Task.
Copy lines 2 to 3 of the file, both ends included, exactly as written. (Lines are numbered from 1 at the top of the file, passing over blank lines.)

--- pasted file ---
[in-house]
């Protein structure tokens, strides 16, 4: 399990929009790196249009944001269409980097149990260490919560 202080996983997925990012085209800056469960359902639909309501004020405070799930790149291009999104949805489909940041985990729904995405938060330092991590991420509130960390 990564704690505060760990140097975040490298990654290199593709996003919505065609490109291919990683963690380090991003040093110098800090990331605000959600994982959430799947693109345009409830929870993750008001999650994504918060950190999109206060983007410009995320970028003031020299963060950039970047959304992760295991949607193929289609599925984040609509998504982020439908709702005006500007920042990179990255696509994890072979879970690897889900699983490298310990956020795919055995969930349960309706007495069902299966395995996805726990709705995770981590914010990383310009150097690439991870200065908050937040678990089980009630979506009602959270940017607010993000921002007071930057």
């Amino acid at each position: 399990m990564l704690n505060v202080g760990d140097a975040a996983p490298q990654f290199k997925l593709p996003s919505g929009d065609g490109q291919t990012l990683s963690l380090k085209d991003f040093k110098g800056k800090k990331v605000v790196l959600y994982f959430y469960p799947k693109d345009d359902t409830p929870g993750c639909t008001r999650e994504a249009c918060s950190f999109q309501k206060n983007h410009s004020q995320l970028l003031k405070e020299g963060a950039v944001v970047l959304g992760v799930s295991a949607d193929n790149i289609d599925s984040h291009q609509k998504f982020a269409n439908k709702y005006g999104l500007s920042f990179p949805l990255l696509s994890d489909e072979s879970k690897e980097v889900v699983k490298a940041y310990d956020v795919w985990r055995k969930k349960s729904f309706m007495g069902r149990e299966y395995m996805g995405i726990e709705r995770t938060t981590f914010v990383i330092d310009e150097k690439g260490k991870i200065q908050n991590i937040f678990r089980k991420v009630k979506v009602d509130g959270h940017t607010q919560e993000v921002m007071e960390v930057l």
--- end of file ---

């Protein structure tokens, strides 16, 4: 399990929009790196249009944001269409980097149990260490919560 202080996983997925990012085209800056469960359902639909309501004020405070799930790149291009999104949805489909940041985990729904995405938060330092991590991420509130960390 990564704690505060760990140097975040490298990654290199593709996003919505065609490109291919990683963690380090991003040093110098800090990331605000959600994982959430799947693109345009409830929870993750008001999650994504918060950190999109206060983007410009995320970028003031020299963060950039970047959304992760295991949607193929289609599925984040609509998504982020439908709702005006500007920042990179990255696509994890072979879970690897889900699983490298310990956020795919055995969930349960309706007495069902299966395995996805726990709705995770981590914010990383310009150097690439991870200065908050937040678990089980009630979506009602959270940017607010993000921002007071930057």
């Amino acid at each position: 399990m990564l704690n505060v202080g760990d140097a975040a996983p490298q990654f290199k997925l593709p996003s919505g929009d065609g490109q291919t990012l990683s963690l380090k085209d991003f040093k110098g800056k800090k990331v605000v790196l959600y994982f959430y469960p799947k693109d345009d359902t409830p929870g993750c639909t008001r999650e994504a249009c918060s950190f999109q309501k206060n983007h410009s004020q995320l970028l003031k405070e020299g963060a950039v944001v970047l959304g992760v799930s295991a949607d193929n790149i289609d599925s984040h291009q609509k998504f982020a269409n439908k709702y005006g999104l500007s920042f990179p949805l990255l696509s994890d489909e072979s879970k690897e980097v889900v699983k490298a940041y310990d956020v795919w985990r055995k969930k349960s729904f309706m007495g069902r149990e299966y395995m996805g995405i726990e709705r995770t938060t981590f914010v990383i330092d310009e150097k690439g260490k991870i200065q908050n991590i937040f678990r089980k991420v009630k979506v009602d509130g959270h940017t607010q919560e993000v921002m007071e960390v930057l």